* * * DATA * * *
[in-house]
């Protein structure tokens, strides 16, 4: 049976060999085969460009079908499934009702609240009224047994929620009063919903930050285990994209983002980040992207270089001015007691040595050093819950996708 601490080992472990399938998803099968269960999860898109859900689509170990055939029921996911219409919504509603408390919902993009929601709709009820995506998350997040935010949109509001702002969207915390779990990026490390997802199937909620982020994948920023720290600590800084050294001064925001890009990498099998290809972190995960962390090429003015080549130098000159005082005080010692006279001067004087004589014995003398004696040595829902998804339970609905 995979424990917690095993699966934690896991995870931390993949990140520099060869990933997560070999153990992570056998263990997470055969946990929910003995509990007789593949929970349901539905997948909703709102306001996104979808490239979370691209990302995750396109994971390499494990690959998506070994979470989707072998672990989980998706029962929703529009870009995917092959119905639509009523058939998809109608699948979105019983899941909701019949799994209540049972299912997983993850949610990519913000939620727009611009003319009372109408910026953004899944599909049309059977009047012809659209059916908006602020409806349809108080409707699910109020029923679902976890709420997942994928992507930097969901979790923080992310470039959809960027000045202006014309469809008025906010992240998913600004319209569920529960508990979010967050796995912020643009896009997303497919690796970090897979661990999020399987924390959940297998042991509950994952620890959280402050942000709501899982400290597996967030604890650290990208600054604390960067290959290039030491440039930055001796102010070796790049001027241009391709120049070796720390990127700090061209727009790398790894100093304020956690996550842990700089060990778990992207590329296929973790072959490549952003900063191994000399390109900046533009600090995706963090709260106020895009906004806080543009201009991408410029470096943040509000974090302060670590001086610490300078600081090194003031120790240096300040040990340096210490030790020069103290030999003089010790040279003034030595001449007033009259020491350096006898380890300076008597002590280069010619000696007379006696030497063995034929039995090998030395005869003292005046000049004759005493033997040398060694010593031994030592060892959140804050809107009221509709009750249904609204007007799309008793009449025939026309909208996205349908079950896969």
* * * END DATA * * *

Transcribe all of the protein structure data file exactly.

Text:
[in-house]
């Protein structure tokens, strides 16, 4: 049976060999085969460009079908499934009702609240009224047994929620009063919903930050285990994209983002980040992207270089001015007691040595050093819950996708 601490080992472990399938998803099968269960999860898109859900689509170990055939029921996911219409919504509603408390919902993009929601709709009820995506998350997040935010949109509001702002969207915390779990990026490390997802199937909620982020994948920023720290600590800084050294001064925001890009990498099998290809972190995960962390090429003015080549130098000159005082005080010692006279001067004087004589014995003398004696040595829902998804339970609905 995979424990917690095993699966934690896991995870931390993949990140520099060869990933997560070999153990992570056998263990997470055969946990929910003995509990007789593949929970349901539905997948909703709102306001996104979808490239979370691209990302995750396109994971390499494990690959998506070994979470989707072998672990989980998706029962929703529009870009995917092959119905639509009523058939998809109608699948979105019983899941909701019949799994209540049972299912997983993850949610990519913000939620727009611009003319009372109408910026953004899944599909049309059977009047012809659209059916908006602020409806349809108080409707699910109020029923679902976890709420997942994928992507930097969901979790923080992310470039959809960027000045202006014309469809008025906010992240998913600004319209569920529960508990979010967050796995912020643009896009997303497919690796970090897979661990999020399987924390959940297998042991509950994952620890959280402050942000709501899982400290597996967030604890650290990208600054604390960067290959290039030491440039930055001796102010070796790049001027241009391709120049070796720390990127700090061209727009790398790894100093304020956690996550842990700089060990778990992207590329296929973790072959490549952003900063191994000399390109900046533009600090995706963090709260106020895009906004806080543009201009991408410029470096943040509000974090302060670590001086610490300078600081090194003031120790240096300040040990340096210490030790020069103290030999003089010790040279003034030595001449007033009259020491350096006898380890300076008597002590280069010619000696007379006696030497063995034929039995090998030395005869003292005046000049004759005493033997040398060694010593031994030592060892959140804050809107009221509709009750249904609204007007799309008793009449025939026309909208996205349908079950896969």